Washington DC History
"This city was built on a swamp, what does that tell you?" - If you've paid any attention to Washington DC history, you've heard this kind of remark.
Originally the area was occupied by a native tribe called the Nacotchtank, with the Patawomeck Powhatans and the Piscataway tribe nearby.
George Washington selected the site for the Capitol City as a way of striking a middle-ground between the Southern States and the Northern ones during the early burgeoning development of the federal government of the nascent country called The United States.
In books about DC (especially politically-oriented books) the emphasis is on the famous characters of the past, and on the (mostly temporary) celebrities of the political present. In TV shows and movies DC seems like a place full of large government buildings and monuments, crowded up against each other as if the whole city is made of marble and granite, easily recognizeable to Americans but actually these massive iconic shapes are only a relatively small space out of the entire city.
The reality is that Washington DC has a populace much like any other busy city* with people who stay generation after generation, and despite the constant rebuilding of larger and more modern office buildings in the District's various business areas, the houses and residential areas continue to stay the same, the parks stay the same with the same trees going green in spring and losing their leaves in fall, and the Potomac keeps wafting its watery travels alongside the banks of Fort Marcy, the Palisades, the Tidal Basin, Arlington, Daingerfield Island**, and Alexandria on down to the Chesapeake Bay, just as it was was before "DC" was even an idea.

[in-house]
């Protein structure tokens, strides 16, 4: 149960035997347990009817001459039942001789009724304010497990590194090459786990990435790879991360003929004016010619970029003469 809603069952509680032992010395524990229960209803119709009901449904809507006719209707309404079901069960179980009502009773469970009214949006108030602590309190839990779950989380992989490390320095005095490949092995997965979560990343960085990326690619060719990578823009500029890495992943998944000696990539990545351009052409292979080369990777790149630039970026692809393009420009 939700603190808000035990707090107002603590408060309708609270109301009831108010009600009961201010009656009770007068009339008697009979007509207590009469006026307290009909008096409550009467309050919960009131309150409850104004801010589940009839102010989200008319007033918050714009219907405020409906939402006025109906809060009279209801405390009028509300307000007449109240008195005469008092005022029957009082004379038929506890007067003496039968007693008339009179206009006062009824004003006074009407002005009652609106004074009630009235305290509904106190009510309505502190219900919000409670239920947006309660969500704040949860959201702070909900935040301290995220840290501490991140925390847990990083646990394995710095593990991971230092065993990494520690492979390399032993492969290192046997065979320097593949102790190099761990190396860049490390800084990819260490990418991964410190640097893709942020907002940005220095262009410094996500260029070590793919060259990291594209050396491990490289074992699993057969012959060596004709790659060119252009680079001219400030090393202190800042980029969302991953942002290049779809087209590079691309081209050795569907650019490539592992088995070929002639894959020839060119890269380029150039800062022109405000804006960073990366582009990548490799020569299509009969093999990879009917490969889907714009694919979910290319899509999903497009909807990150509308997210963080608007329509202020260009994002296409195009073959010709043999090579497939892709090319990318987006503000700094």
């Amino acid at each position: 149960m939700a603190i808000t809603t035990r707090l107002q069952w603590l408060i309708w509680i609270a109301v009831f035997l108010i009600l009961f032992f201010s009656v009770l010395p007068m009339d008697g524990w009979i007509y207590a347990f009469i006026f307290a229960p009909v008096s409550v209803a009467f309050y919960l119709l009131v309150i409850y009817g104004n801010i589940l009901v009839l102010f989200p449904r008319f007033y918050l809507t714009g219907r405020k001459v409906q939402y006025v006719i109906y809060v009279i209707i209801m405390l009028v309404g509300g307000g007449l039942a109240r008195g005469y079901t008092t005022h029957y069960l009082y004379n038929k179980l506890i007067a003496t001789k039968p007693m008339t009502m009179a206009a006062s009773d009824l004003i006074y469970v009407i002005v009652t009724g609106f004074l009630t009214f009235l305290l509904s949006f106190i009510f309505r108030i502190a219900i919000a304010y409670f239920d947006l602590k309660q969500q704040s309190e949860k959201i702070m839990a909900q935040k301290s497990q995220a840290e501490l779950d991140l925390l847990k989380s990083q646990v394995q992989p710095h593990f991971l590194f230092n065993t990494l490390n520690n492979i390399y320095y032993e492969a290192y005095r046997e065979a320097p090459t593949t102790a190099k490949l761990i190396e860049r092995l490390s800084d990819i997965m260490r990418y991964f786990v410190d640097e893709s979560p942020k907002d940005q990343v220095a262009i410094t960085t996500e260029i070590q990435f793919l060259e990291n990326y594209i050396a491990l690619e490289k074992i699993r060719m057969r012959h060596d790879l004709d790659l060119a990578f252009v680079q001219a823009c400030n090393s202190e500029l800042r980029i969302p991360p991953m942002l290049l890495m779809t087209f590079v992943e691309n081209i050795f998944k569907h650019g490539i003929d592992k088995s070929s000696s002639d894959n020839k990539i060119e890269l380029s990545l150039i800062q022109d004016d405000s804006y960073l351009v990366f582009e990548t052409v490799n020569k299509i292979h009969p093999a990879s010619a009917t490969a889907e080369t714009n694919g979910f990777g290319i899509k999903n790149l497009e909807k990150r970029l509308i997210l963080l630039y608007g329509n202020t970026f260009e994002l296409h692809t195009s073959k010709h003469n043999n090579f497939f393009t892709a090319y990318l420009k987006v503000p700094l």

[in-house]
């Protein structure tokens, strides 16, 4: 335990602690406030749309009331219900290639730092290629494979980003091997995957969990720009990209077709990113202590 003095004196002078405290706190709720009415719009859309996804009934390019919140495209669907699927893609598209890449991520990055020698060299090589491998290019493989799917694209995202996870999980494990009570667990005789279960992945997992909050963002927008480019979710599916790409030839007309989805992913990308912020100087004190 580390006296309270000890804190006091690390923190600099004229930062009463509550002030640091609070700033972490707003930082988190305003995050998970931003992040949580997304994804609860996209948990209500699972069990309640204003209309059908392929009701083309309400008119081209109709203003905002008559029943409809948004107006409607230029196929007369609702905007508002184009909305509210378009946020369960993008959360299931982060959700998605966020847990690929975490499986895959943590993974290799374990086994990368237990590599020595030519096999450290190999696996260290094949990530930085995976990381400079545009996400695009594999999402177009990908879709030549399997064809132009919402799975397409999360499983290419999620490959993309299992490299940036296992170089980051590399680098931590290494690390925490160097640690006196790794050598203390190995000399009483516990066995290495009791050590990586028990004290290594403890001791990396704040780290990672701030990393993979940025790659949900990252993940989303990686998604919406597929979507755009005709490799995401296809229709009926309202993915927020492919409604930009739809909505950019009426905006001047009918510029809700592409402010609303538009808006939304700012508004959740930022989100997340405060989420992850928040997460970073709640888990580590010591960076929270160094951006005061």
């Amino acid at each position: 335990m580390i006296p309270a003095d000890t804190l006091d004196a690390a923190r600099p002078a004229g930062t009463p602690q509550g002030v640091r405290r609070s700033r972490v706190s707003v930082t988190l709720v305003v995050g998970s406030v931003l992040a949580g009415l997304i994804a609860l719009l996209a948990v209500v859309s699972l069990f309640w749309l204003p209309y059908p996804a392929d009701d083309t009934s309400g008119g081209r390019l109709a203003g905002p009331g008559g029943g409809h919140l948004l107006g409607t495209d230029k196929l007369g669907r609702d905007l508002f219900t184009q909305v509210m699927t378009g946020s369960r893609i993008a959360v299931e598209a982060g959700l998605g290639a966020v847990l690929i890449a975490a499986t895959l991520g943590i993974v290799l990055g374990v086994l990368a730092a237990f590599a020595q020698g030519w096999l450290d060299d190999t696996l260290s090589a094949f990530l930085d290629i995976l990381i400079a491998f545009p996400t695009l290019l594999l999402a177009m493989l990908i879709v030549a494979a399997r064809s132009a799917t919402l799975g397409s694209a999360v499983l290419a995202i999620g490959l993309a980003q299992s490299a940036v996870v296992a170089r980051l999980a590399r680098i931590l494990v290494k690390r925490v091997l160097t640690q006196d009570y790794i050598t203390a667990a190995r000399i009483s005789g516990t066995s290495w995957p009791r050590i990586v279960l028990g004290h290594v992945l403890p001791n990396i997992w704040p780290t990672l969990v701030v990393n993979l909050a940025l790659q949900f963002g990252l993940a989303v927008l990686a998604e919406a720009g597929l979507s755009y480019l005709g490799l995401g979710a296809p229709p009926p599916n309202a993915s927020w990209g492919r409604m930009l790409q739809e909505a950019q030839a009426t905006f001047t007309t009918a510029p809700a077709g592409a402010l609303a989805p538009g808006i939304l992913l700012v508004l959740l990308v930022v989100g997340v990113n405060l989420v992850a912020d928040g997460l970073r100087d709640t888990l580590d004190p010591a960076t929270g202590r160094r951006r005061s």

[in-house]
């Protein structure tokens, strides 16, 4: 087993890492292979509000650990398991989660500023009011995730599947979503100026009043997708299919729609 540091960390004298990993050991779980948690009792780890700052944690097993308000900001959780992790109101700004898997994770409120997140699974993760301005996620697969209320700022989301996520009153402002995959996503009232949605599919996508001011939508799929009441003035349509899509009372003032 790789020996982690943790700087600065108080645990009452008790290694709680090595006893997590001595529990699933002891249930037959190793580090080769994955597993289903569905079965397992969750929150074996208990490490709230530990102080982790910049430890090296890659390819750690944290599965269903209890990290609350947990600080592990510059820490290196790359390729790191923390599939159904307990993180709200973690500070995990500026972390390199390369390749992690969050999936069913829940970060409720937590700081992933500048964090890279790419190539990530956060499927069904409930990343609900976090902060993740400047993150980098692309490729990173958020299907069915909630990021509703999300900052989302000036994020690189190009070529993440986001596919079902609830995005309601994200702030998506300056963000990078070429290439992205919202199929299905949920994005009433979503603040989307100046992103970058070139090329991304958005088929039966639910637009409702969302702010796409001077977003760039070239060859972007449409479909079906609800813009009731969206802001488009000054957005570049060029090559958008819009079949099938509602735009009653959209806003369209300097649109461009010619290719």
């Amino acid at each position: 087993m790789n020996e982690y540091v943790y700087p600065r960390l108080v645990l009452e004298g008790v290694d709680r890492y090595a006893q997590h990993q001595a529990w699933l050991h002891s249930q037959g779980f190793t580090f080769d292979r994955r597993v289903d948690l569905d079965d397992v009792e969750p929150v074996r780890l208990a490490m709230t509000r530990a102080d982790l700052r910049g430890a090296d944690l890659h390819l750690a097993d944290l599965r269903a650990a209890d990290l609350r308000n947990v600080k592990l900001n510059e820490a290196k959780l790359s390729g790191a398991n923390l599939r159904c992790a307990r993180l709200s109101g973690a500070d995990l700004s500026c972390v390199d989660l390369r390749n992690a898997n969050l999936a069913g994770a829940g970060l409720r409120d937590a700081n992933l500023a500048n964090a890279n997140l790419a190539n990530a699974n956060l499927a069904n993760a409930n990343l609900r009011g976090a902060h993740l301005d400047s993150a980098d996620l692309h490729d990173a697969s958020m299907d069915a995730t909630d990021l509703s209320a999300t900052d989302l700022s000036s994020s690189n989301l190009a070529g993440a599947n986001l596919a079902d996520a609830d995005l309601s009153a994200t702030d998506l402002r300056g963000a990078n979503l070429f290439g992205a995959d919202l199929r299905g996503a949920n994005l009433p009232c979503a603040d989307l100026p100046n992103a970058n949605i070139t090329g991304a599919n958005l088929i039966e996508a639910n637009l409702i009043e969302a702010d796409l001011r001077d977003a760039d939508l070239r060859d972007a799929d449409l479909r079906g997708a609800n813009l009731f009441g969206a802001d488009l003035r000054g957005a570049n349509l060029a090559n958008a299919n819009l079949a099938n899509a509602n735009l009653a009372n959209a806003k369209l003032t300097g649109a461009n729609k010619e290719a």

*That is, if Washington DC even "is" a city. New Yorkers move to the area to take advantage of the vibrant job market but I have heard them say "this isn't a city, it's just a large town. New York is a city."
**Daingerfield isn't really an island
Original photos and page Aug 2015
This Town: Two Parties and a Funeral-Plus, Plenty of Valet Parking!-in America's Gilded Capital
Photos by Erik Weems - web site